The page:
Figure 1. PMNs isolated from patients at BMT demonstrate decreased NET formation following in vitro stimulation with LPS. We assessed NET formation by LPS-stimulated PMNs isolated from patients undergoing bone marrow transplant (n = 3 pre-BMT, n = 6 pre-engraftment, n = 19 post-engraftment) compared with control LPS-stimulated PMNs isolated from healthy adult donors. PMNs were stimulated with LPS (100 ng/mL; 1 h) and NET formation was determined qualitatively and quantitatively using (A) live cell imaging (60× magnification), (B) semiquantitative image analysis, and (C,D) release of histone H3 (fold change over baseline; mean ± SEM). (A) NET-associated, extracellular DNA is shown in red fluorescence (yellow arrows). Nuclear DNA is shown in green fluorescence. (B) We analyzed NET formation in a semiquantitative manner using ImageJ analysis software and a standardized grid system for all captured live cell imaging results (20× magnification, n > 6 images analyzed per patient group). The y-axis depicts the number of times that NETs crossed the standardized grid lines (**p < 0.01 and ***p < 0.001). We employed a one way ANOVA statistical tool with Tukey’s post hoc testing. (C) NET-associated histone H3 release is shown as fold change over baseline on the y-axis (*p < 0.05 and **p < 0.01) compared with baseline (red dashed line), arbitrarily set at 1. We employed a one way ANOVA statistical tool with Tukey’s post hoc testing. (D) Here, we reanalyze the NET-associated histone H3 release data for only these study participants from whom serial PMN samples were obtained (n = 3 pre-BMT, n = 6 pre-engraftment, n = 6 post-engraftment, and n = 11 controls). NET-associated histone H3 release is again shown as for (C) *p < 0.05 compared with baseline (red dashed line), arbitrarily set at 1. We employed a one way ANOVA statistical tool with Dunn’s post hoc testing.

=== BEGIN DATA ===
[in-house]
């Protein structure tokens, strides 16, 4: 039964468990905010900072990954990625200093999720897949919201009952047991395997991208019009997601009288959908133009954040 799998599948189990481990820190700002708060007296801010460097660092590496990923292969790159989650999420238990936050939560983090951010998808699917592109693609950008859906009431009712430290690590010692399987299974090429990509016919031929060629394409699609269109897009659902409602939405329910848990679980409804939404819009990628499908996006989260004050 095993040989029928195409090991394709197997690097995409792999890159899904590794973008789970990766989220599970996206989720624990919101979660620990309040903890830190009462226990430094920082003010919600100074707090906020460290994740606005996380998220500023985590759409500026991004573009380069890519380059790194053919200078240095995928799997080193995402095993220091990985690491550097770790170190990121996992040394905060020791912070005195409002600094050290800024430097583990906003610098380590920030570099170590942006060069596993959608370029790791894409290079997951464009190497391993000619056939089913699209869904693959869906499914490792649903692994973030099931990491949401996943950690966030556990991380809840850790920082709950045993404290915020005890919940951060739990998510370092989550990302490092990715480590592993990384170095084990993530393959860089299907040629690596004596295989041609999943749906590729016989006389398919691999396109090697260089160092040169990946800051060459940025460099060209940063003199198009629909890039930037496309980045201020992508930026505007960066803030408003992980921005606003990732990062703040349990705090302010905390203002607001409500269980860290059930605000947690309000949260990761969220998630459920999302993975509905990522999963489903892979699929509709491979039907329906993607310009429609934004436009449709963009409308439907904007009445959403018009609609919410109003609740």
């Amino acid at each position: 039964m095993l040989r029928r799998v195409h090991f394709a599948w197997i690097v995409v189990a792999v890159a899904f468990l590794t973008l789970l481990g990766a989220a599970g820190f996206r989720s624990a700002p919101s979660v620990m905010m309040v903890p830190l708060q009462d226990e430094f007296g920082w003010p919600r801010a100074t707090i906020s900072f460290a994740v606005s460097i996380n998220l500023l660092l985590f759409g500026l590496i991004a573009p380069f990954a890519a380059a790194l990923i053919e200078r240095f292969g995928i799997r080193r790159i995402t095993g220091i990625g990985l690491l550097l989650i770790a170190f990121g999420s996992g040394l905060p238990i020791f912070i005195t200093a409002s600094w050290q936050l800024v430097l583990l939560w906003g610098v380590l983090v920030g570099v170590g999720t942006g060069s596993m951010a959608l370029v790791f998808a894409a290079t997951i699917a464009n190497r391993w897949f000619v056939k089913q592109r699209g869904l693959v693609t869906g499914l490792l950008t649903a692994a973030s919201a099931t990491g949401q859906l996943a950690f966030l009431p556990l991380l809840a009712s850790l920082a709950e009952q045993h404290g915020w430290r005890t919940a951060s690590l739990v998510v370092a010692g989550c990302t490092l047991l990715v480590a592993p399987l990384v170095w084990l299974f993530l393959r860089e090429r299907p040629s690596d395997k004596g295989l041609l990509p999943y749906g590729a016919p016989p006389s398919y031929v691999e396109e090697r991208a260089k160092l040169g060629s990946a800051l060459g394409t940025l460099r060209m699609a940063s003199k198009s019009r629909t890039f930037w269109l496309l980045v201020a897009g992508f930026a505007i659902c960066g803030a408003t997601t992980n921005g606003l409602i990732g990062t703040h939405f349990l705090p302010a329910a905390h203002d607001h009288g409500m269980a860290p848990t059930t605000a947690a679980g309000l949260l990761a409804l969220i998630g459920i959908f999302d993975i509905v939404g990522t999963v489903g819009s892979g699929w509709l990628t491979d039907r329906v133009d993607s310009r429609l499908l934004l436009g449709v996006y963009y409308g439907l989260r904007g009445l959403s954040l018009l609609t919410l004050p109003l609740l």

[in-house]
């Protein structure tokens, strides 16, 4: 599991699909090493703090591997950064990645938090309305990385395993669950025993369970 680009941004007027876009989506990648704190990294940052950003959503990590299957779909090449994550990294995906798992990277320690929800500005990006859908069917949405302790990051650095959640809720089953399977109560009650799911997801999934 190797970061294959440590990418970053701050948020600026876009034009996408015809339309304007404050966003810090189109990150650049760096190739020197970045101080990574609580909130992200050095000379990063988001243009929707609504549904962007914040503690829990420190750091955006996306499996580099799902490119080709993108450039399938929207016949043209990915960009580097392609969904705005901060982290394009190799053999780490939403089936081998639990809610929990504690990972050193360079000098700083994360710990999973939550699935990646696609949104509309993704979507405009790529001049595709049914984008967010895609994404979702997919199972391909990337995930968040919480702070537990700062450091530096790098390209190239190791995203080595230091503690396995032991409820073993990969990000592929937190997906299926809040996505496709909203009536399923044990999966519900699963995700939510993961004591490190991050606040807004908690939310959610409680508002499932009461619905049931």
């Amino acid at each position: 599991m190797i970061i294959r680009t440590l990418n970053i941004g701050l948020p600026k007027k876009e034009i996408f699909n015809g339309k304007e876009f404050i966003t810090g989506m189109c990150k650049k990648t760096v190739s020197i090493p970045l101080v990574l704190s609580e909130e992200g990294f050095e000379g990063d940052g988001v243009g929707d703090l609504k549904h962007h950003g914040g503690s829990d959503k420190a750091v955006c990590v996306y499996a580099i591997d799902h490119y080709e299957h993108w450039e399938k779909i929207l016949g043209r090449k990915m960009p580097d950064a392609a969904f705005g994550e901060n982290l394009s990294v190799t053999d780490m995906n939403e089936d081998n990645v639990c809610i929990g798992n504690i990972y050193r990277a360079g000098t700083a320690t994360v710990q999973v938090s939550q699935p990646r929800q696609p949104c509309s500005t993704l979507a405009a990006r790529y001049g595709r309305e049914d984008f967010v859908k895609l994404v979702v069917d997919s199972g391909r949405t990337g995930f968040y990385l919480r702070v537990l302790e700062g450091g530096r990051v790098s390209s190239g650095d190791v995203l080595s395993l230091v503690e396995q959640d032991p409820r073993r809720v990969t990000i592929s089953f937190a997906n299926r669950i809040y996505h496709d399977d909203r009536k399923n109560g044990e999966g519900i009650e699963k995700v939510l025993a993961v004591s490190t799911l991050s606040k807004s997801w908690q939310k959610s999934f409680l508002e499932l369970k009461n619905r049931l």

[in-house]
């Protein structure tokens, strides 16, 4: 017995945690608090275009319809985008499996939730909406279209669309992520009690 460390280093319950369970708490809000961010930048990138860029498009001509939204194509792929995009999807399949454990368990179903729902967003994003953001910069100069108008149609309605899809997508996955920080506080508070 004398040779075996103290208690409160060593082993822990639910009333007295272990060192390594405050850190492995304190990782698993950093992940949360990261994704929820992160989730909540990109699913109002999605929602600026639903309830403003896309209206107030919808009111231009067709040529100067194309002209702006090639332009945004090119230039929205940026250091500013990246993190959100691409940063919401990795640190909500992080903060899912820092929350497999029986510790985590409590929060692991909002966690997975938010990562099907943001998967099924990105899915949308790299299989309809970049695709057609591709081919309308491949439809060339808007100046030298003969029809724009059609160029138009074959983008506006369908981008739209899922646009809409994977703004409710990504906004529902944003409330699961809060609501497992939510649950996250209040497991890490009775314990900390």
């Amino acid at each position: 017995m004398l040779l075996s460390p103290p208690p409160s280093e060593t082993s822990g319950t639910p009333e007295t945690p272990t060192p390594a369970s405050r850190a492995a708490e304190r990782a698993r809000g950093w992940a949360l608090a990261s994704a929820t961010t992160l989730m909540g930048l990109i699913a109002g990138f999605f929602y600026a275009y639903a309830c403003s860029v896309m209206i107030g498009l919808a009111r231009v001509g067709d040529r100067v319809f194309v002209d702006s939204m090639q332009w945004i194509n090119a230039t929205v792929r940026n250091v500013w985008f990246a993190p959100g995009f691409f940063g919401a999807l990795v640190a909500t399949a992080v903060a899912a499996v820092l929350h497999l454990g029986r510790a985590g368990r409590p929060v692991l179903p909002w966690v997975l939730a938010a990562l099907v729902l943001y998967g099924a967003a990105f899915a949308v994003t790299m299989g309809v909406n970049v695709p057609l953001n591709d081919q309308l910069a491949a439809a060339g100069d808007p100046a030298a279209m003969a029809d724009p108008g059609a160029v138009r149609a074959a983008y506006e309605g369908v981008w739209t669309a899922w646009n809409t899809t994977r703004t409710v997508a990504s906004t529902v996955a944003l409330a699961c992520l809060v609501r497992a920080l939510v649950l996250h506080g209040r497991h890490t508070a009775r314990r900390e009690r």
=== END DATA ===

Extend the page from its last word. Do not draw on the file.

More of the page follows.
Of the PMNs isolated post-engraftment from 18 BMT patients, NET formation following LPS stimulation, while detectable, was decreased compared with healthy control PMNs (Figures 1A–C). Furthermore, a subset of patients analyzed showed decreased NET formation despite being 60–199 days removed from their BMT (not shown). This suggests that decreased NET formation may be an unrecognized aspect of PMN dysfunction after BMT that contributes to the prolonged risk for severe infection seen in these patients, which may last up to 3 years (13).

One possible cause for this prolonged NET deficiency following BMT is that a large proportion of neutrophils isolated pre-engraftment and right after engraftment may be developmental precursors of fully differentiated PMNs. Therefore, we assessed surface expression of the protein markers of PMN differentiation CD16 and CD10 by PMNs isolated from three BMT patients at the pre-BMT, pre-engraftment, and post-engraftment stages. Surface expression of CD16 and CD10 denotes differentiation of granulocytic precursors into fully differentiated, segmented PMNs (19). We found no differences in PMN differentiation between pre-BMT, pre-engraftment, and post-engraftment PMNs, and the PMN preparations from all three groups showed that >80% of the isolated PMNs expressed both CD16 and CD10 (Figure 2).